When I'm out looking for new claims I tend to run into rattlesnakes. Same thing with you huh? I've run into a lot of them but the truth is I've run into more rattlesnakes than yellow jacket nests. I've been stung by yellow jackets a lot of times, but I've never been bit by a rattlesnake.
Yellow jackets are just about my least favorite creature on this earth. Give me enough hornet spray and enough time and I'd kill every last one of them. No sympathy from me for these ill-tempered bugs. Rattlesnakes though, are different.
Like Yellow Jackets you rarely see the rattlesnake before you realize he's there. Usually this is due to the buzzing sound you hear which causes you to really, really focus your attention on where your feet are. The records are full of people who've been bit, and the suckers don't have to be really big to cause an awful lot of damage, even death, so I'm not at all discounting just how deadly these snakes can be.
I know I'm going to walk a bit of a plank here, and I also know I'm not in the majority, but I think the world is a better place because of rattlesnakes. I'll often go days and weeks without running into one, and that's when you really get nervous. That's when you are lulled into a belief they all went somewhere, like lower elevations for the summer, or maybe they just don't live around there anymore.
But, they're there. I've had pleny of close encounters with them, and I mean really close. Within inches of them, and yet I've never had one strike at me. They've curled up in the classic pose shown above. Rattled for all their worth and looked pretty darn scary, but they've never struck. It was always me who backed off and let them be.
I know the majority of people would shoot them, and I've been scolded before on this topic, but it doesn't change my mind so let me explain why I think this way.
A walk in the park doesn't interest me.
I don't want the mountains wrapped in a bow where we walk on wooden boardwalks and take pictures of the canyons. I don't want trails or markers which tell me how far to Paradise Falls or the parking lot. I want to know somewhere in those mountains are bears, mountain lions and rattlesnakes. I can do without the Yellow Jackets though. Nothing focuses the mind like the buzz of a rattlesnake or the print of a mountain lion. It keeps you looking to ensure you don't end up wearing a 300lb cougar pelt on your back, but I don't begrudge the cougar his hunt. When I get old enough and crickety enough I'm fair game, but until then he's got a fight (and a .40 caliber Glock) to deal with. So far no takers.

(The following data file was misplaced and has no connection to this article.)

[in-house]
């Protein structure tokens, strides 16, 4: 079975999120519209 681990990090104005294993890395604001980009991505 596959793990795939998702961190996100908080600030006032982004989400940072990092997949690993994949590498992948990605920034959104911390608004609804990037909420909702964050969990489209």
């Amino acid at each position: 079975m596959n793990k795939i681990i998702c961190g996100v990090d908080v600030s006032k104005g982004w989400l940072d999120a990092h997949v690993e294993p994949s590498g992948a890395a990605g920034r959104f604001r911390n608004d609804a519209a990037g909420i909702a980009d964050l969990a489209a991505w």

Bears tend to run crashing through the brush when they hear you. If you spend enough time out trapsing the mountains you know they're pretty much just big dogs. If you've ever sat on a hillside and watched one you know what I mean. Cougars are big cats, and as big cats have the same evil, stealthy streak in them. All cats are evil and cougars are just bigger cats. You know they're sitting up there somewhere flicking their tale watching you, waiting to see if you break your ankle or not.
Rattlesnakes are neither. They're not sneaky and they don't run. In fact they hold their ground and I respect this. When you're on a trail the rattlesnake always has the right of way.
It's a rare encounter where I see a rattlesnake more than a few feet away. In fact they seem to delight in scaring the bejeezus out of you with the instant coiling and buzzing. I would have named them buzzsnakes myself. One day walking a stacked rock wall I came within inches of stepping on one nestled in a crook in the rocks. Another day lifting a rock for a claim marker there was one lying under the same rock, yet another day reaching to pick up a dropped tool I heard the buzzing from under the same rock the tool had dropped. Yet another day I went to put my left foot down on top of a rattlesnake who quickly slithered in front of my right foot, then to my side and coiled up and started buzzing for all he was worth.
Each time they could have bit me, I was that close, but they didn't. They gave me fair warning if I pushed them further we were going to have a spot of trouble. I didn't push them, they had been more than fair in the deal.
One day I was driving into a claim on a logging road which was fairly well travelled. It was early morning and the morning sun was burning away the chill of the mountain night. Ahead on the road was a big Western Diamondback warming himself. I stopped, got a long (really long) stick to push him off the road, knowing the next person along the road wouldn't hesitate to run him over. He coiled up and began rattling. I pushed him with the stick and he wouldn't budge. He just kept buzzing and striking at the stick. That was a heavy snake, but I finally managed to push him coiled up and all, to the side of the road. I can say without a doubt he was most unappreciative of the help.
I don't love rattlesnakes. I respect them. That Western Diamondback stood his ground knowing with just the pull of a trigger I could have won that fight, but he didn't back down or let down his guard, not for an instant.
Rattlesnakes are an ornery, cussed lot, loved by none, feared by all. They will never, never back down from a fight. They won't run. A rattlesnake knows he has two choices in an encounter with a person: he can stand, fight and die; or he can run and die. He always chooses to fight.
Only a fool would mess with a rattlesnake. We dredgers can learn something from them. We can stand and fight, and likely die, or we can run. We should always stand and fight. Running just means we'll die another day.